A Lockdown Reflection

I sent a link of a Halloween event happening at one of the night clubs to my housemates. That was in June, and I was excited to move in with them to go out boozing it up for the Halloween themed nights in the city. October did not turn out how I expected, and the links of events I sent around seem laughable now. Frustrated does not feel like a strong enough word for how it felt to get a notification off Facebook with the word ‘cancelled’ plastered across it. I know in the grand scheme of things, nights out and socials are not the most important thing in the world right now. That’s what any non-university student would say. But paying all this money is not just about the education. It’s the people you meet and the new friends you make. Being a second-year student makes me empathise with any first year, and I hope they kick up a storm about how they’ve have been treated this year.

I realised that I missed going out so much because of the lack of validation that I didn’t get from myself, and that shocked me. I would get dressed up to make boys heads turn, as well as use it as a way to convince myself that I was pretty. Being able to have the time to grow my brain instead of shrinking it with trivial time wasters at the bar has made me realise how much I like my own company. First year was about getting with as many guys as I could to make myself feel attractive, but not having that attention fulfilled has forced me to do it on my own, and damn, it is refreshing.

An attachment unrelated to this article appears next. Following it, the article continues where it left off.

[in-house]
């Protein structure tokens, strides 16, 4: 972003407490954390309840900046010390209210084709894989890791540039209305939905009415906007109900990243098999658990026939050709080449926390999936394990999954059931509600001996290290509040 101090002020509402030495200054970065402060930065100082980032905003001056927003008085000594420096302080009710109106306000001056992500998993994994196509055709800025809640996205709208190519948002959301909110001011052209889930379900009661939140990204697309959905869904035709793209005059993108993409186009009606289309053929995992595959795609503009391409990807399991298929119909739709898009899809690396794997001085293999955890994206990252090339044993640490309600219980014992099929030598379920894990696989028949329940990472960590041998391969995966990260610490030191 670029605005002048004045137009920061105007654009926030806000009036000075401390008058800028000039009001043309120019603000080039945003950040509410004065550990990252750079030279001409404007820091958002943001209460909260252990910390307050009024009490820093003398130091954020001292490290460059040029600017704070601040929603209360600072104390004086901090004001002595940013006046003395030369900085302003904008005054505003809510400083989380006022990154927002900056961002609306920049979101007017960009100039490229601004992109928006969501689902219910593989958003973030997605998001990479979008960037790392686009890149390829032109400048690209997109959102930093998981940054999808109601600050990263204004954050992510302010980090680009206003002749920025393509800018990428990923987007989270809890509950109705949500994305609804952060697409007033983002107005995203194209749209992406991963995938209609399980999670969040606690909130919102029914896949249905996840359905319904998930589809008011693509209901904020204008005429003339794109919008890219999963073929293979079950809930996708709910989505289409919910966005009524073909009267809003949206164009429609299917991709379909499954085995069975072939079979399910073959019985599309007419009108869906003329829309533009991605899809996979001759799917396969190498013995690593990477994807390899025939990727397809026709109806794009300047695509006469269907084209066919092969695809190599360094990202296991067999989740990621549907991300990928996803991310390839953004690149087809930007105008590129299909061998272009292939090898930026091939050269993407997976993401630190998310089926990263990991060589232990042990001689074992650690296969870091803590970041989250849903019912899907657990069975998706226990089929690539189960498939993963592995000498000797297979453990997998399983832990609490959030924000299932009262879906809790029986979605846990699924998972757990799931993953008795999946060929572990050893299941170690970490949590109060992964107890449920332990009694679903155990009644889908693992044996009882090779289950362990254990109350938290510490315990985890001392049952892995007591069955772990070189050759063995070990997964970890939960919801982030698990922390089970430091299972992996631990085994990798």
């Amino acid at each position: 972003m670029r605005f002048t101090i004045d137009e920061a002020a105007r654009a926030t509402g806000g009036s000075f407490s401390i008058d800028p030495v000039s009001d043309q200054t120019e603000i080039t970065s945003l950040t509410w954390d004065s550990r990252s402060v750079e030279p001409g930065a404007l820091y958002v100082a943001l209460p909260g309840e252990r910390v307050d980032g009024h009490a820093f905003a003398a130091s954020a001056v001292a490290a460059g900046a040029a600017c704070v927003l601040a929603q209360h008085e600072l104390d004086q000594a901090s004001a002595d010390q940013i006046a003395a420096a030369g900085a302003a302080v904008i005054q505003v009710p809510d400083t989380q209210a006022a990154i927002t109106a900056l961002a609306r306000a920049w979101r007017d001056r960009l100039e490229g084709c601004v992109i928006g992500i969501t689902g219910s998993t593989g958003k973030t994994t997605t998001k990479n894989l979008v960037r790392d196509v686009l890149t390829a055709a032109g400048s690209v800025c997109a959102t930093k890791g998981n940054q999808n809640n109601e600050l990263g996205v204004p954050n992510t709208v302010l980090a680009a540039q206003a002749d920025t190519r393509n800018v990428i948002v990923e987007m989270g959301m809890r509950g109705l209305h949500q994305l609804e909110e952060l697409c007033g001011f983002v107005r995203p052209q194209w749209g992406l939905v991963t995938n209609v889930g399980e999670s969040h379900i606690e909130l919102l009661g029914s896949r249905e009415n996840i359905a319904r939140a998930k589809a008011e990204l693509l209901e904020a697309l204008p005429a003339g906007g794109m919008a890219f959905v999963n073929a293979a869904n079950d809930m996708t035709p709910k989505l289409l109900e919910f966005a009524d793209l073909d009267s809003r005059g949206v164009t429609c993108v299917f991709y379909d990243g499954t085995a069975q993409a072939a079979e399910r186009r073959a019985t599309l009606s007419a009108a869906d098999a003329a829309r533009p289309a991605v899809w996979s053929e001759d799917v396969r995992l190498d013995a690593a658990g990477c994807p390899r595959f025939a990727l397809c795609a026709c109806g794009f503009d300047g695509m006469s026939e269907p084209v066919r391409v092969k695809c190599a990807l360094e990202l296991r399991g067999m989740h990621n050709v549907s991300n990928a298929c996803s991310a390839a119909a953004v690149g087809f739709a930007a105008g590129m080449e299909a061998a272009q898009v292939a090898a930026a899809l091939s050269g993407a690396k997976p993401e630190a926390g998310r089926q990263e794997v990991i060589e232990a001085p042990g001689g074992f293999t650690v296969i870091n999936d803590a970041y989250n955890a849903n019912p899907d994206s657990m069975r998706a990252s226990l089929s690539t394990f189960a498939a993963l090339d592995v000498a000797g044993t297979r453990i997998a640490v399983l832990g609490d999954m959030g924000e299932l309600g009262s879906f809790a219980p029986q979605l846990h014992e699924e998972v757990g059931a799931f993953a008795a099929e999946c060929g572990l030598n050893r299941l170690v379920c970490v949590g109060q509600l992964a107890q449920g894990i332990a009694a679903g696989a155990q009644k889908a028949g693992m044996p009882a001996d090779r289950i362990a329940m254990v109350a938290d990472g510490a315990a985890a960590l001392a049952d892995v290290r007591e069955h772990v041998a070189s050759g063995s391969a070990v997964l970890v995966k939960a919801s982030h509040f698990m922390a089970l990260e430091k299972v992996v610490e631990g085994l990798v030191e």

Even though I feel I have become more in touch with my mind, it doesn’t stop the way I feel about my education. Being in a classroom environment means you get to ask other students questions to make sure you’re on the right track. When you’re on your own, you can spend hours, even days going down the wrong path wasting your time. That’s what happened to me. I read the assignment brief and made notes upon notes, but not being around other students on the same course meant I was lost in all the terminology.  I got a marginal fail in this year’s first essay. I don’t feel bad for myself, but I do feel disappointed in the fact that I was too proud to reach out for help, and that I thought I could do it on my own. Nobody is an island, and I needed to get myself some oars!  You shouldn’t feel guilty for taking up a lecturer’s time to get some help. It is quite literally their job to assist you in your studies. It’s not like college where you felt like a burden when asking for help. You are a paying student and deserve that assistance.

I hit my lowest point in lockdown when that mark came through, and here’s why. I submitted my paper when I was positive with Covid-19. I was already in pain due to another medical issue at the time. I hadn’t seen any family members for nearly 6 months, and I couldn’t go and seek comfort from my housemates as I wasn’t allowed near them. I lost 8lb, then gained it all and more from being bed bound. My skin broke out in spots everywhere from lack of sunlight. This is not a pity party, but for another student to find comfort in knowing they are not alone in these feelings. I think Christmas is what everyone needs, but it’s a milestone to pass before we carry on the journey. Covid will not be left in 2020, and it is something as a world, nation and as individuals that we need to accept. Students can learn from this year how strong as a unit we are and how young people are more resilient than the previous generation give us credit for. The only snowflakes I’ll be seeing this year is when it snows.

By Jody Cook

Image Credit: Pixabay

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